Fun facts … some disturbing!
This may be your day to learn something. If you are a fact or trivia person, this is for you. We can call them fun, semi-useful facts. Here are some to add to your list.
“Chocolate milk is more efficient at giving you energy than most energy drinks.”
Two University of Connecticut researchers advise to put down the energy drink and pick up chocolate milk. They have learned chocolate milk is more efficient at restoring muscle. It turns out that it’s better than white milk because it has more sugar for energy to let the muscle do its work. Milk also rebuilds the muscle.
In the two-week research project which involved male runners, some drank chocolate milk and others drank a carb-only drink like Powerade or Gatorade. Breath and blood samples taken at the end of the two weeks showed milk drinkers had better muscle rebuilding.
“Dogs and cats are right- and left-pawed, just as humans are right- and left-handed.”
It turns out the majority of domestic cats are right-pawed. Some dogs are ambidextrous. What? Cats were tested laying on their side, going down stairs and stepping over objects. Well, it’s not like we could ask them to write their name. Using these same sorts of tests, dogs were just like humans, mostly right-pawed. Now, go test your pet.
“In the year 1475 it was stated in Turkey that it was legal for a woman to divorce her husband if he did not provide her with the daily quota of coffee.”
Isn’t that the same today? Oh, maybe not, but coffee is still quite important in society. At one time, a Turkish man would judge whether a woman would make a good wife by her coffee brewing skills. I don’t drink it – seems way too bitter for me – and the fact that most people enjoy it almost makes the non-coffee drinker seem unsociable.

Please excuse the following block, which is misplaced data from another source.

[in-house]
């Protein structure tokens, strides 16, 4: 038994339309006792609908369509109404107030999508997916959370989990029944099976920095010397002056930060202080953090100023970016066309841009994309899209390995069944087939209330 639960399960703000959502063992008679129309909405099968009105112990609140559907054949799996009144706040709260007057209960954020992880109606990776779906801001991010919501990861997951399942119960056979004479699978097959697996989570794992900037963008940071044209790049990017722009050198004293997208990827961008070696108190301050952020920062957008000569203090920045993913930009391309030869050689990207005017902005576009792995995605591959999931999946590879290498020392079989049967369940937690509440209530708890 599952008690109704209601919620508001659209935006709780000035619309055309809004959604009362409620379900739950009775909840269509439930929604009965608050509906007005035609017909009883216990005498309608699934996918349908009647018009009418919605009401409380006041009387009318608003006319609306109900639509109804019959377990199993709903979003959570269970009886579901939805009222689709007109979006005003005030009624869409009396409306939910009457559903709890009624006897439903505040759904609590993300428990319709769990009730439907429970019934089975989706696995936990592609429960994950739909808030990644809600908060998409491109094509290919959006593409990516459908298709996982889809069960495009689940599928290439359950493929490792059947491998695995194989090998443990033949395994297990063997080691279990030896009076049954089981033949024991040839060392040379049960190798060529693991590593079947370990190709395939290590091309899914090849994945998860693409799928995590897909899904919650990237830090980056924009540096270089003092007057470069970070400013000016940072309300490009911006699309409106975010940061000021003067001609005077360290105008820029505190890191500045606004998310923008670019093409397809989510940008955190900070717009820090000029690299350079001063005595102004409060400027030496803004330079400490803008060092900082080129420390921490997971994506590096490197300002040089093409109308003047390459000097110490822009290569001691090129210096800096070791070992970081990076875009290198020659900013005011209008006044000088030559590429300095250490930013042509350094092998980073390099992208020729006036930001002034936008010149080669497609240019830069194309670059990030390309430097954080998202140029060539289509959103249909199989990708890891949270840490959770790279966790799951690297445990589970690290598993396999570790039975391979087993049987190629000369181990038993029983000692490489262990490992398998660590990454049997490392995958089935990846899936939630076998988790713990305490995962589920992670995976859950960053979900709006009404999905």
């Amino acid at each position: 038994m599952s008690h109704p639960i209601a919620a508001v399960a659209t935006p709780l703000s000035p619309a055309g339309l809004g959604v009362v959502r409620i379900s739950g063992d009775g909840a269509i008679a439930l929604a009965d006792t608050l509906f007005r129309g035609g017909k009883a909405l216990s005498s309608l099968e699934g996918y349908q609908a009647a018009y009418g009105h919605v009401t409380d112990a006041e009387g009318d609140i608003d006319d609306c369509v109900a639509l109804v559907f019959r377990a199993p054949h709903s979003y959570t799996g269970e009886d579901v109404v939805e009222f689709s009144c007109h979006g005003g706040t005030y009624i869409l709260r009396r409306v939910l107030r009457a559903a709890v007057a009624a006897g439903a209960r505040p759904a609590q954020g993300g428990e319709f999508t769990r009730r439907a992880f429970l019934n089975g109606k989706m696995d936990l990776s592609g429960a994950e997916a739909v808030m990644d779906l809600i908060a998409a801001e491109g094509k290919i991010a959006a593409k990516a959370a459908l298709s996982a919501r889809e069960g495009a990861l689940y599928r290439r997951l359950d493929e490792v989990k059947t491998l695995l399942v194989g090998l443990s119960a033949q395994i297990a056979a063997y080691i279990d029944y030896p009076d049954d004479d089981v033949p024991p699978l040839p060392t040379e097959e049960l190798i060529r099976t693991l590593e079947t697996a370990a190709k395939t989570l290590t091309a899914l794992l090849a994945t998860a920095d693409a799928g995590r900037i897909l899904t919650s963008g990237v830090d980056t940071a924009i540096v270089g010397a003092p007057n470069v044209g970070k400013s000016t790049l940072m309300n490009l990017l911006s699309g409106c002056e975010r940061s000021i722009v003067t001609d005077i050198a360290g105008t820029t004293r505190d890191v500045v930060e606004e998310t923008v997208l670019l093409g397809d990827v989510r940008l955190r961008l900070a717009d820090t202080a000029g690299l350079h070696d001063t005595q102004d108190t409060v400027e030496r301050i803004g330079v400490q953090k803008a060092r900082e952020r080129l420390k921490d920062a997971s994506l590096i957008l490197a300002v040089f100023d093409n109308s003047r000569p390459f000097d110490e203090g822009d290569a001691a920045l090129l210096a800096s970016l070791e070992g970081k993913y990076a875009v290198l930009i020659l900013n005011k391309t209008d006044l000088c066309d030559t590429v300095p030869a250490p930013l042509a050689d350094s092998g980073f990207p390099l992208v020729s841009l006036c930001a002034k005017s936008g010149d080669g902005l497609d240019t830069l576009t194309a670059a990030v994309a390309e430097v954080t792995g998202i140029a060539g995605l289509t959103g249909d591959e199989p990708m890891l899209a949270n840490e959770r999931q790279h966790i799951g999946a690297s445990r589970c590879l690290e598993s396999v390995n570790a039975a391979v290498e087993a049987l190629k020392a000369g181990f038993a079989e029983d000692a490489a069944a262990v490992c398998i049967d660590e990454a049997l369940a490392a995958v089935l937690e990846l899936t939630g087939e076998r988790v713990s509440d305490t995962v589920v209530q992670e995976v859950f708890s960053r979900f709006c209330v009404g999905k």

“We have three types of tears – basil, reflex and psychic.”
Psychic tears, the ones we produce when we’re sad, have a different chemical make-up and contain a natural painkiller, leucine-enkephalin. It may explain why we feel better after we cry those tears. Basal tears are the ones that keep eyes lubricated. Reflex or irritant tears are ones produced when we get something in our eye.
Psychic or emotional tears are our most talked about and a reaction to circumstances. The next time you cry those psychic tears, you will know why you feel better shortly afterward.
“Turning down the radio in your car to concentrate more may actually increase visual acuity.”
It’s your brain’s way of prioritizing tasks. OK, you may be able to see better with less radio by concentrating on one task. But isn’t that what the “no texting while driving” is also about? Let your brain work for you, uninhibited. Eating in the car may be a whole other thing!
“A Japanese company has awarded its nonsmoking employees six extra vacation days to compensate for the smoker’s smoke breaks.”
Just think, if each smoker takes two 15-minute breaks a day to go outside and smoke, that’s 30 minutes a day. It doesn’t take long for that to add up to six days. Seems like good compensation, plus those nonsmokers are undoubtedly healthier employees.
“In 2017, 90 percent of the cocaine seized by the DEA was cut (meaning adding a substance to increase quantity) with a veterinary de-wormer drug, levamisole.”
One of the many awful side effects of the de-wormer is horrific skin rot. There are probably dozens of reasons not to use cocaine, but this would probably be the best one because of the awful result. The rot can occur on the ears and face. Of course, it’s probably not a factor in your life, but sadly this stuff is part of our world today.
And finally after that ugly fact … “There are red bananas that taste sweet and creamy and a little bit like bananas and raspberries at the same time.”
They are grown in Costa Rica, Mexico and Australia. Red bananas are smaller than conventional ones and sometimes have an aroma of strawberries. Oh my gosh, how have I missed these? The fruit is best consumed when the red skin turns a little chestnut brown, but not past that point because if the fruit gets too soft, it loses enzymes and can develop dangerous bacteria. So, I guess there’s good and bad in everything.
(Melanie Behrens – email@example.com)
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